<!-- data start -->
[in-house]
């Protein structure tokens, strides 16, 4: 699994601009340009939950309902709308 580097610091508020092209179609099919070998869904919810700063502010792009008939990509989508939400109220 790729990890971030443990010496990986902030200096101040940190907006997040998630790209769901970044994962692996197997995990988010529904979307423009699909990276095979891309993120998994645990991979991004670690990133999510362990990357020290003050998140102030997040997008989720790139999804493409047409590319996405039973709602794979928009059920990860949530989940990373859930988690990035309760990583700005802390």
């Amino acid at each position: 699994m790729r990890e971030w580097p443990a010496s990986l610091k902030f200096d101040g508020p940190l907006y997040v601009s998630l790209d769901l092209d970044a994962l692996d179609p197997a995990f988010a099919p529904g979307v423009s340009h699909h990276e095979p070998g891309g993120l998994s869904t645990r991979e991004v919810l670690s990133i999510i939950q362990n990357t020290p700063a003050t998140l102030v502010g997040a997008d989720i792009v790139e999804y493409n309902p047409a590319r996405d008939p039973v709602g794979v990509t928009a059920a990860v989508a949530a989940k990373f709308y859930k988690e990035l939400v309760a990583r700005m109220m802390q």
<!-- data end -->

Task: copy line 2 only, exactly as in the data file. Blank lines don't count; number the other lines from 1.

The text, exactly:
């Protein structure tokens, strides 16, 4: 699994601009340009939950309902709308 580097610091508020092209179609099919070998869904919810700063502010792009008939990509989508939400109220 790729990890971030443990010496990986902030200096101040940190907006997040998630790209769901970044994962692996197997995990988010529904979307423009699909990276095979891309993120998994645990991979991004670690990133999510362990990357020290003050998140102030997040997008989720790139999804493409047409590319996405039973709602794979928009059920990860949530989940990373859930988690990035309760990583700005802390």